making a play. in sydney, a record high for a mining business that wants to make a play for a cleaning services business as it diversifies. and tencent, a little unchanged in the light hong kong session. that has been -- in terms of hong kong earnings, take a look at this chart. you've been seeing the correlation between hong kong stocks traded on the hang seng near a two-year low. this is the external event rather th -- advanced really driving what we are seeing. this is one to watch out for tomorrow when it reports. anna and matt. anna: thank you. juliette saly in hong kong. the top five contenders in the
french presidential race took to the stage for their first debate last night. from runners marine le pen and emmanuel macron were locked in a three and a half hour debate, providing a taste of the head-to-head fight they may face in the second round of voting in about seven weeks' time. >> [speaking french] >> the best way to send a signal, an hottest signal that says we can't welcome you anymore, is to cut off all the parts of immigration. state medical care, access to social housing, various assistances, subsidies, and so on. >> [speaking french] >> the track you are falling into, this is le pen, with your provocations, is to divide society, to make more than 4 million french people lose rights, and the great majority who live in our public would make them enemies of the republic. for me, it is no. anna: let's bring into the conversation caroline connan,
who joins us from paris. good morning. they run pulse during this debates. what do we know about who went down best with the french voting public at this debate? caroline: nino, we just have -- you know, we just have four rounds to go before the first rounds, and emmanuel macron is the clear favorite at the moment. emmanuel macron has the most to lose in this debate, because all the other candidates wanted to attack him on his lack of experience. he is only 39 years old, and that he has never done this exercise before, especially on the ways he would tackle terrorism and integration. but if you look at the snap poll that was conducted last night, among the people who watched the people 29% of the french thought emmanuel macron was the most convincing, followed by the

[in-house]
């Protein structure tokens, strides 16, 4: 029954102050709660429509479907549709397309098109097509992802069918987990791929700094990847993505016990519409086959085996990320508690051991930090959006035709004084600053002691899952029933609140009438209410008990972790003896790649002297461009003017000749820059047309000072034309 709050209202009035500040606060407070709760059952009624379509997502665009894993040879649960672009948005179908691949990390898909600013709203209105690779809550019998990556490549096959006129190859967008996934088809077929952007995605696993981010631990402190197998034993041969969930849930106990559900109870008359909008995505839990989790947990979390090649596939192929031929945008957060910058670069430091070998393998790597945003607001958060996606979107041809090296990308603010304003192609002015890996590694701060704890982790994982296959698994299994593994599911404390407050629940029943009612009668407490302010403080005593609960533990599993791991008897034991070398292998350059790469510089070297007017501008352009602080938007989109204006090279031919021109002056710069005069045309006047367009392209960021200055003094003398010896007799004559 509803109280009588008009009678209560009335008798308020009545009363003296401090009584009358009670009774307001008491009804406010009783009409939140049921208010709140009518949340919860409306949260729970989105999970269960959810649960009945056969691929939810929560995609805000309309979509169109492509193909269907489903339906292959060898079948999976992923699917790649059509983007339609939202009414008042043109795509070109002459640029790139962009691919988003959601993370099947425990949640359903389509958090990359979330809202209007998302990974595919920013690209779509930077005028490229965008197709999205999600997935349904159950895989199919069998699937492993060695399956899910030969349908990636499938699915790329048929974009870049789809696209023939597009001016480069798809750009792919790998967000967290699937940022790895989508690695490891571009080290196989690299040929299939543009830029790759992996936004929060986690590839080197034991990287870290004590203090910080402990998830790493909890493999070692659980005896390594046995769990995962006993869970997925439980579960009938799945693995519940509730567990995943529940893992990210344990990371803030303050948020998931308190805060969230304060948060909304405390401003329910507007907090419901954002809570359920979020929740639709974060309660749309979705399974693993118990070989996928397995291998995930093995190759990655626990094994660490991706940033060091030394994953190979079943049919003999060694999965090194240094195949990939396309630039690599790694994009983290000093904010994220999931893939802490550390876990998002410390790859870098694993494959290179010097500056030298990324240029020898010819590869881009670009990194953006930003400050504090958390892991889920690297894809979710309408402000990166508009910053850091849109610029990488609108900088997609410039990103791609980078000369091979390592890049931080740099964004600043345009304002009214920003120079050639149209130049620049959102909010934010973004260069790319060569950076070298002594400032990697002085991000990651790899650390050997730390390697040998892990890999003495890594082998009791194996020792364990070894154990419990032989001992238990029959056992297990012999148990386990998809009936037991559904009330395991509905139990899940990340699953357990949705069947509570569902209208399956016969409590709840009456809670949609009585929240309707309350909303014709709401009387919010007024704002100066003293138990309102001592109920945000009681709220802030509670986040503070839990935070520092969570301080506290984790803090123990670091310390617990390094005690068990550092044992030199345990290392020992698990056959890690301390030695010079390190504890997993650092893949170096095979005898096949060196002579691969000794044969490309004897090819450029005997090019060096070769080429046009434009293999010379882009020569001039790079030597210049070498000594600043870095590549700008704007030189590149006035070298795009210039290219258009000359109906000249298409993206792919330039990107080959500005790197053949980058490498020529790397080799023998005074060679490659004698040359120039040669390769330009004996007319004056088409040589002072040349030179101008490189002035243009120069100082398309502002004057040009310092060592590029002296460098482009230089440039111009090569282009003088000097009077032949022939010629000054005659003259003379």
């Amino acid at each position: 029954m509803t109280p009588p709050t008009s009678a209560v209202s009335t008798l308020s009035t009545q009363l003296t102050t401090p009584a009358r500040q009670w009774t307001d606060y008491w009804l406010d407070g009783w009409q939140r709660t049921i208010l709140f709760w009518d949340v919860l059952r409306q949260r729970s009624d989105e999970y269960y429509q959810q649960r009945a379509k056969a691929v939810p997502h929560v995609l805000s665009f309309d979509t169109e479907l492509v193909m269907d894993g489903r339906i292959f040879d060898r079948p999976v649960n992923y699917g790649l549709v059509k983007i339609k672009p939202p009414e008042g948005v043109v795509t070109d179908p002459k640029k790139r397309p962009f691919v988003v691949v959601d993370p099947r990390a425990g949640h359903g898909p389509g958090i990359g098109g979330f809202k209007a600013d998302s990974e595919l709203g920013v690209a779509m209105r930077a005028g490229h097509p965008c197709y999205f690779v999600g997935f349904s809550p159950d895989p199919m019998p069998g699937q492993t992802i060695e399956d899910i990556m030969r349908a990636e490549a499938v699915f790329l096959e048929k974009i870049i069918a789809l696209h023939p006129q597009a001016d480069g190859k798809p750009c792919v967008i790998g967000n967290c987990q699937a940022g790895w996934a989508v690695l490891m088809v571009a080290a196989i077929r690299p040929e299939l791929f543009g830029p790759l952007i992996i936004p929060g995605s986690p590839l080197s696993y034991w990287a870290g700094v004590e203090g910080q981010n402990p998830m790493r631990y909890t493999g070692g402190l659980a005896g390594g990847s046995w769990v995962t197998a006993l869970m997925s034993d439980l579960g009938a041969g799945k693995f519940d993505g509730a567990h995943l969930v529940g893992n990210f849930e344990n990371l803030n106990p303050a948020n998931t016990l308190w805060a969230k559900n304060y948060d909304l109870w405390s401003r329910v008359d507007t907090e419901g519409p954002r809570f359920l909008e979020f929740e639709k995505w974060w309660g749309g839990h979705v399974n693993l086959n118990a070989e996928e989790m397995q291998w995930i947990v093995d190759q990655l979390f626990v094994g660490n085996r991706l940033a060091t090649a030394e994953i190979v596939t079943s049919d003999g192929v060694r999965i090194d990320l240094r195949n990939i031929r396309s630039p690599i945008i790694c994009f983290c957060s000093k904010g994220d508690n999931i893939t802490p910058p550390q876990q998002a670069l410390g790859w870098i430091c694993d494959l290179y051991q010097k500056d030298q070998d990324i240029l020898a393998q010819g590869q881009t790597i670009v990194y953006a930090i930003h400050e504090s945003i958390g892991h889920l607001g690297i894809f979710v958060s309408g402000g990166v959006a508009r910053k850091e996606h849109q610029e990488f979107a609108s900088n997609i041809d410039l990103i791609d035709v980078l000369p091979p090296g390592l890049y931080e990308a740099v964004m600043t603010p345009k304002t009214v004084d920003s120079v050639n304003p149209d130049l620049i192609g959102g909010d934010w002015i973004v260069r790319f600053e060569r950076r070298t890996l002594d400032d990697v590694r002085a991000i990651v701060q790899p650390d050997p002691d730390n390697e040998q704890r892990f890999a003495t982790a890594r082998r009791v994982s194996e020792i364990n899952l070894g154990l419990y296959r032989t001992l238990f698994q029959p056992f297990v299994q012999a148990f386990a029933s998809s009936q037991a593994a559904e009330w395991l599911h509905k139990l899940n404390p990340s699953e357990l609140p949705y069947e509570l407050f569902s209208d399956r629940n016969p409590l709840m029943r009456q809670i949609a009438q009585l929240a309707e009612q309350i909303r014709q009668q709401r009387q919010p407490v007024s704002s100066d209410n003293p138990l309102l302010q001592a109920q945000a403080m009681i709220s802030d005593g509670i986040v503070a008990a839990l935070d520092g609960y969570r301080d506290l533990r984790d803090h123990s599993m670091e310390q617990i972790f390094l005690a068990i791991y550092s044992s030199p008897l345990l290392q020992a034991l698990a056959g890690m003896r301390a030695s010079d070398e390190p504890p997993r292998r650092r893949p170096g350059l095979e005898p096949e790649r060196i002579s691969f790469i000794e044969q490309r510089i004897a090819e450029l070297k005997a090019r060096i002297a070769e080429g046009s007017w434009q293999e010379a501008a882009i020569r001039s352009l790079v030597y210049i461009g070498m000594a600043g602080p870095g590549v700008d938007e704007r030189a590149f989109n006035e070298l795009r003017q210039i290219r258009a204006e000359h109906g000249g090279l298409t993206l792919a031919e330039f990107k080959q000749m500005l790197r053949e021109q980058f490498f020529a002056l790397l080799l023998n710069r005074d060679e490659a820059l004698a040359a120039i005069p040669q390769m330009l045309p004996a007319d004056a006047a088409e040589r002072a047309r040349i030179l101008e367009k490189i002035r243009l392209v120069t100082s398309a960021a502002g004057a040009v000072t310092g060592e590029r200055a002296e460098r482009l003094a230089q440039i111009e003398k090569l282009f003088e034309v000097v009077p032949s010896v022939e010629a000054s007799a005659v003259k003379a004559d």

far left-wing candidate, who was considered more convincing than the socialist nominee representing hollande's party. then marine le pen and francois fillon equally convincing. caroline, were there any attacks on fillon for saying he would resign his candidacy if he was investigated, and then not doing so? caroline: interestingly enough, to sayrancois fillon had some questions about this, but he tried to be very cautious. he did not mention any of his legal troubles. he wanted to refocus the debate on his program, which he hasn't had the chance to do over the past few weeks because of all this investigation and the fact that he was charged last week into allegations surrounding his
wife and children's employment as parliamentary assistants. fillon did not mention any of his legal troubles. he also attacked marine le pen on her plans to leave the euro. he said that would lead france and would behaos, a serial killer for the french. anna: caroline, thank you very much. caroline connan. we are joined live by bnp paribas investment partners and senior strategist, daniel morris. great to have you. when you look at the topics of night, manylast pertain to the economy although it wasn't front and center. there were fundamental questions about society. specifically around le pen and the euro, she said she would only take the country out of the euro with the backing of the country. that even ife fact she does get quite a lot of support in the first round of
this note, the french people in general do not want to leave the euro. >> exactly. even then, the constitutional barriers to having a referendum are quite high. even in scenarios where she has a victory, getting to the point where you have a referendum and it passing are low. natt: so have investors bee hedging too much as what they see as this massive, asymmetric risk, because the chances of le pen getting elected are slim, and even if she did, the chances of her defaulting on french debt is also fairly slim? >> exactly. when you see spreads on the french government going too wide or extreme or reflecting unnecessary caution, we have been looking at that as an opportunity, because when you look at the polls and you consider the structure of the french government, the odds suggest it will be a macron victory. pen: interesting to see le